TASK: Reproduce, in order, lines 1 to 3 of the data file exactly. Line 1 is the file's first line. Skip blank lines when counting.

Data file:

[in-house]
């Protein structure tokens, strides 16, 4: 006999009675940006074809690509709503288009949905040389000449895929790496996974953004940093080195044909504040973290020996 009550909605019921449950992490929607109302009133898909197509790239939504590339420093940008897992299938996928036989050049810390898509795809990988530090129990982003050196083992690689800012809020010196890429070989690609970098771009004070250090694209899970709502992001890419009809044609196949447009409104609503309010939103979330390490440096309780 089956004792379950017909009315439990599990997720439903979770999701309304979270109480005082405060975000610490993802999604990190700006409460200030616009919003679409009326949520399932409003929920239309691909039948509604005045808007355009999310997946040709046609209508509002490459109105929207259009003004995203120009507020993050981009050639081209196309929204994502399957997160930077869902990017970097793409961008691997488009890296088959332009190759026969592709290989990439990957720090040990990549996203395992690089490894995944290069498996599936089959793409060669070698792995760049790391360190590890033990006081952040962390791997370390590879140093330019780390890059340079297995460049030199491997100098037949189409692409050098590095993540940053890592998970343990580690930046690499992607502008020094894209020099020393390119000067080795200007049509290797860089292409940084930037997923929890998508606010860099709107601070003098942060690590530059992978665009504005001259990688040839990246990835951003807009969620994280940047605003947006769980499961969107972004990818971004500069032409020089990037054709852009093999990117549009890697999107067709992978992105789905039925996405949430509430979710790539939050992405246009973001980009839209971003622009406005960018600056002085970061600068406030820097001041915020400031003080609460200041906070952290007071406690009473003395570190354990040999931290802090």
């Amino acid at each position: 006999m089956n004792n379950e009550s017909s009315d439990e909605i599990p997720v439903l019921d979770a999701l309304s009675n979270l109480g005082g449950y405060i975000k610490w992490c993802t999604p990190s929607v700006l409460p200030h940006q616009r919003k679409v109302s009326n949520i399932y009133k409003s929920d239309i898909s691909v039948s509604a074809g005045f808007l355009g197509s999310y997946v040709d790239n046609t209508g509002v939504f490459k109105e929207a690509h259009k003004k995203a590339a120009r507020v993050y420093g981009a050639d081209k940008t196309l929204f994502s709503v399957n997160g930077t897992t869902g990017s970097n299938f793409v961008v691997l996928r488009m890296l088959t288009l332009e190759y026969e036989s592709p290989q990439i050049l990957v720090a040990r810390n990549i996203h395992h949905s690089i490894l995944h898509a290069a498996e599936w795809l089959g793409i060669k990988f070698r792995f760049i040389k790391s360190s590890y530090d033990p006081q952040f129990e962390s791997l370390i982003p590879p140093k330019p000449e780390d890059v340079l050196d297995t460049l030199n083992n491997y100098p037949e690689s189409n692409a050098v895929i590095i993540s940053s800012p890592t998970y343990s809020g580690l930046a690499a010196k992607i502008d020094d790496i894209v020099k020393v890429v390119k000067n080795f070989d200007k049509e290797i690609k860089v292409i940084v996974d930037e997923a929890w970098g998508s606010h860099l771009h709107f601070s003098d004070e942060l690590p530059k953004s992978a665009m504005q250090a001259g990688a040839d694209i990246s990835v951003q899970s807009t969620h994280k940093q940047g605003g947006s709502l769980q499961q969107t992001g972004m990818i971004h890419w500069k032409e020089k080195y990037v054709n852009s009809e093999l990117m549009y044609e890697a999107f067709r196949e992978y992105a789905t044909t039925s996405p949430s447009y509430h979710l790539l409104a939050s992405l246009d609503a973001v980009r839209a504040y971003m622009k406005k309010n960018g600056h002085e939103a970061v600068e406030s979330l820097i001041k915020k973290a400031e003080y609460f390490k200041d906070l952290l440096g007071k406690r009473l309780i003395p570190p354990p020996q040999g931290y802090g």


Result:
[in-house]
């Protein structure tokens, strides 16, 4: 006999009675940006074809690509709503288009949905040389000449895929790496996974953004940093080195044909504040973290020996 009550909605019921449950992490929607109302009133898909197509790239939504590339420093940008897992299938996928036989050049810390898509795809990988530090129990982003050196083992690689800012809020010196890429070989690609970098771009004070250090694209899970709502992001890419009809044609196949447009409104609503309010939103979330390490440096309780 089956004792379950017909009315439990599990997720439903979770999701309304979270109480005082405060975000610490993802999604990190700006409460200030616009919003679409009326949520399932409003929920239309691909039948509604005045808007355009999310997946040709046609209508509002490459109105929207259009003004995203120009507020993050981009050639081209196309929204994502399957997160930077869902990017970097793409961008691997488009890296088959332009190759026969592709290989990439990957720090040990990549996203395992690089490894995944290069498996599936089959793409060669070698792995760049790391360190590890033990006081952040962390791997370390590879140093330019780390890059340079297995460049030199491997100098037949189409692409050098590095993540940053890592998970343990580690930046690499992607502008020094894209020099020393390119000067080795200007049509290797860089292409940084930037997923929890998508606010860099709107601070003098942060690590530059992978665009504005001259990688040839990246990835951003807009969620994280940047605003947006769980499961969107972004990818971004500069032409020089990037054709852009093999990117549009890697999107067709992978992105789905039925996405949430509430979710790539939050992405246009973001980009839209971003622009406005960018600056002085970061600068406030820097001041915020400031003080609460200041906070952290007071406690009473003395570190354990040999931290802090």
């Amino acid at each position: 006999m089956n004792n379950e009550s017909s009315d439990e909605i599990p997720v439903l019921d979770a999701l309304s009675n979270l109480g005082g449950y405060i975000k610490w992490c993802t999604p990190s929607v700006l409460p200030h940006q616009r919003k679409v109302s009326n949520i399932y009133k409003s929920d239309i898909s691909v039948s509604a074809g005045f808007l355009g197509s999310y997946v040709d790239n046609t209508g509002v939504f490459k109105e929207a690509h259009k003004k995203a590339a120009r507020v993050y420093g981009a050639d081209k940008t196309l929204f994502s709503v399957n997160g930077t897992t869902g990017s970097n299938f793409v961008v691997l996928r488009m890296l088959t288009l332009e190759y026969e036989s592709p290989q990439i050049l990957v720090a040990r810390n990549i996203h395992h949905s690089i490894l995944h898509a290069a498996e599936w795809l089959g793409i060669k990988f070698r792995f760049i040389k790391s360190s590890y530090d033990p006081q952040f129990e962390s791997l370390i982003p590879p140093k330019p000449e780390d890059v340079l050196d297995t460049l030199n083992n491997y100098p037949e690689s189409n692409a050098v895929i590095i993540s940053s800012p890592t998970y343990s809020g580690l930046a690499a010196k992607i502008d020094d790496i894209v020099k020393v890429v390119k000067n080795f070989d200007k049509e290797i690609k860089v292409i940084v996974d930037e997923a929890w970098g998508s606010h860099l771009h709107f601070s003098d004070e942060l690590p530059k953004s992978a665009m504005q250090a001259g990688a040839d694209i990246s990835v951003q899970s807009t969620h994280k940093q940047g605003g947006s709502l769980q499961q969107t992001g972004m990818i971004h890419w500069k032409e020089k080195y990037v054709n852009s009809e093999l990117m549009y044609e890697a999107f067709r196949e992978y992105a789905t044909t039925s996405p949430s447009y509430h979710l790539l409104a939050s992405l246009d609503a973001v980009r839209a504040y971003m622009k406005k309010n960018g600056h002085e939103a970061v600068e406030s979330l820097i001041k915020k973290a400031e003080y609460f390490k200041d906070l952290l440096g007071k406690r009473l309780i003395p570190p354990p020996q040999g931290y802090g």